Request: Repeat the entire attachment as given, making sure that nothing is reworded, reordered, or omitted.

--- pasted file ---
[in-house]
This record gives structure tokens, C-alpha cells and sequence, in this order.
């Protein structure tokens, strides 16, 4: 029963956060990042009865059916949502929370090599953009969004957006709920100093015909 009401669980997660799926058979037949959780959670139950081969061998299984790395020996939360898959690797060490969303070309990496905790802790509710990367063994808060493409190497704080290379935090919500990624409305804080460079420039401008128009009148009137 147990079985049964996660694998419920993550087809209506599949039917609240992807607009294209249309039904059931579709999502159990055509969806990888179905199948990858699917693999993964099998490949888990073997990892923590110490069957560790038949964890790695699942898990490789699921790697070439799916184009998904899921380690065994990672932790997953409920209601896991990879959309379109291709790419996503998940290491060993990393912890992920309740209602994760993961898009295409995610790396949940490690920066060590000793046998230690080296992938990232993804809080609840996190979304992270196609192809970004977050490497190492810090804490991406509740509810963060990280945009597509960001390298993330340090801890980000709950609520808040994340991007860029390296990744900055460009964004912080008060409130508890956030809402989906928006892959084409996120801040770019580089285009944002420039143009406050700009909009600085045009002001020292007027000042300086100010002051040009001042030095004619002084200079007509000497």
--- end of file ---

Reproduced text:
[in-house]
This record gives structure tokens, C-alpha cells and sequence, in this order.
């Protein structure tokens, strides 16, 4: 029963956060990042009865059916949502929370090599953009969004957006709920100093015909 009401669980997660799926058979037949959780959670139950081969061998299984790395020996939360898959690797060490969303070309990496905790802790509710990367063994808060493409190497704080290379935090919500990624409305804080460079420039401008128009009148009137 147990079985049964996660694998419920993550087809209506599949039917609240992807607009294209249309039904059931579709999502159990055509969806990888179905199948990858699917693999993964099998490949888990073997990892923590110490069957560790038949964890790695699942898990490789699921790697070439799916184009998904899921380690065994990672932790997953409920209601896991990879959309379109291709790419996503998940290491060993990393912890992920309740209602994760993961898009295409995610790396949940490690920066060590000793046998230690080296992938990232993804809080609840996190979304992270196609192809970004977050490497190492810090804490991406509740509810963060990280945009597509960001390298993330340090801890980000709950609520808040994340991007860029390296990744900055460009964004912080008060409130508890956030809402989906928006892959084409996120801040770019580089285009944002420039143009406050700009909009600085045009002001020292007027000042300086100010002051040009001042030095004619002084200079007509000497």